9. Iron is important too – Animal sources are the leading source of iron for humans. There are plant sources of iron, such as leafy greens or Β legumes. However, they are not as well absorbed as animal sources. Eating iron rich foods with vitamin Β C rich foods will help boost the absorption. For example, a salad dressing with lemon juice and olive oil will not only boost the iron absorption, but the vitamin A absorption as well.
  10. Last but not least – VITAMIN B12Β – You absolutely MUST take a vitamin B12 supplement. The only absorbable foods with vitamin B12 are animal sources. While there are a few plants, such as spirulina, that contain vitamin B12, the human body does not have the capability to break down and absorb this form of the vitamin. Β So, supplementation is essential. The recommended intake for vitamin B12 is 2.4 micrograms/day

Starting a vegan or vegetarian diet can be a wonderful way to live your life. But, doing it properly takes a lot of work and due diligence. At the end of the day, if you eat a whole food diet, filled with vegetables from all colors of the rainbow, throw in some whole grains, legumes, nuts and seeds, while supplementing with vitamins when necessary, you should be fine.

God Bless!Namaste!

Sources:

  1. http://www.eatingwell.com/article/279566/9-healthy-tips-to-help-you-start-eating-a-vegan-diet/
  2. https://www.choosemyplate.gov/tips-vegetarians
  3. https://www.thespruce.com/tips-for-vegetarian-health-3376924

55 thoughts on “Wellness Wednesday: Essential Tips for Vegans and Vegetarians

  1. Really great article!
    We hired a nutritionist for my daughter and she has her eating all of these foods and supplements so I am really glad you are advising other on this.

    Liked by 2 people

    1. Thank you very much. I see so many vegans, including my extended family, eating so much processed food, then talk about how healthy their diet is, it can be frustrating at times. I care about people and their health. I want vegans, new and experienced, to realize just cutting meat doesn’t mean you’re healthy. Being a vegan/vegetarian takes a lot of work. Thanks again for your kind comment. πŸ™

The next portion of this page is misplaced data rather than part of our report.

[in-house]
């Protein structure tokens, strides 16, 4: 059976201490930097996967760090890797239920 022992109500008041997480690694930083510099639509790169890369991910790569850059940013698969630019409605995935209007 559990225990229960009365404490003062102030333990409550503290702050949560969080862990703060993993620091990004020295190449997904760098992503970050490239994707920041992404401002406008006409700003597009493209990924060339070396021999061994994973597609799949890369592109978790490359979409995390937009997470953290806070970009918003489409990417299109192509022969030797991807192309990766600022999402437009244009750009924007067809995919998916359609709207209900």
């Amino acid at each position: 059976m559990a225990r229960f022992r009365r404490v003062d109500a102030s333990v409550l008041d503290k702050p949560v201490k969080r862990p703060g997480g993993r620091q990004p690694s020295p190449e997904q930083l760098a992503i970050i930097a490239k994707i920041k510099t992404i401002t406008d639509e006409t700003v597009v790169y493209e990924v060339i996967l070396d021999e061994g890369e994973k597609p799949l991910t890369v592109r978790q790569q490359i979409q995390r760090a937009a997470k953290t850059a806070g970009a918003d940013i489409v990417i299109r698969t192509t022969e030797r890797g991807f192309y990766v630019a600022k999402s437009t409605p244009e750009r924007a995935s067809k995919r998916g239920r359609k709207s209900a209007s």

Liked by 2 people

  2. I see so many vegans, including my extended family, eating so much processed food, then talk about how healthy their diet is, it can be frustrating at times.
    We hired a nutritionist for my daughter and she has her eating all of these foods and supplements so I am really glad you are advising other on this.

    Liked by 1 person

      1. Thank you! And I’m so sorry! I took the post down a few days ago as I wasn’t 100% happy with the way I wrote it and how it turned out. If your still interested I could send you the lemon cake recipe? It tasted good:) x

        Liked by 1 person

  3. Great article I have been vegetarian for 4 months now! I love the transition, feel fitter than ever, despite the fact I’m hurtling towards 50 at incredible speed, I am enjoying the new lease of life that going meat free has provided. My journey towards a plant food vegan diet is centred around the fact I manage an organic kitchen garden, overflowing with fresh vegetables and fruit. I’m in veggie heaven! Join me…. and let’s talk vegetables

    Liked by 1 person

      1. It’s a difficult lifestyle and not for everyone. I’m a firm believer in biochemical individuality, which means that everyone has very specific nutrition requirements. There is no “one perfect diet” for every human, that includes vegan. Keep in mind that becoming a vegan may not be for her. Many ppl just need animal protein to be healthy.

        Like

    1. Thank you so much. When I first wrote it, I had no idea how popular it would become. I just see so many vegans/vegetarians eating so poorly, then telling the rest of us how bad we’re eating. I truly worry they are getting enough nutrients, as you say. Being a vegan can be done, it just needs to be done properly. Thanks for your comments. I appreciate it! 😘 πŸ™

      Liked by 1 person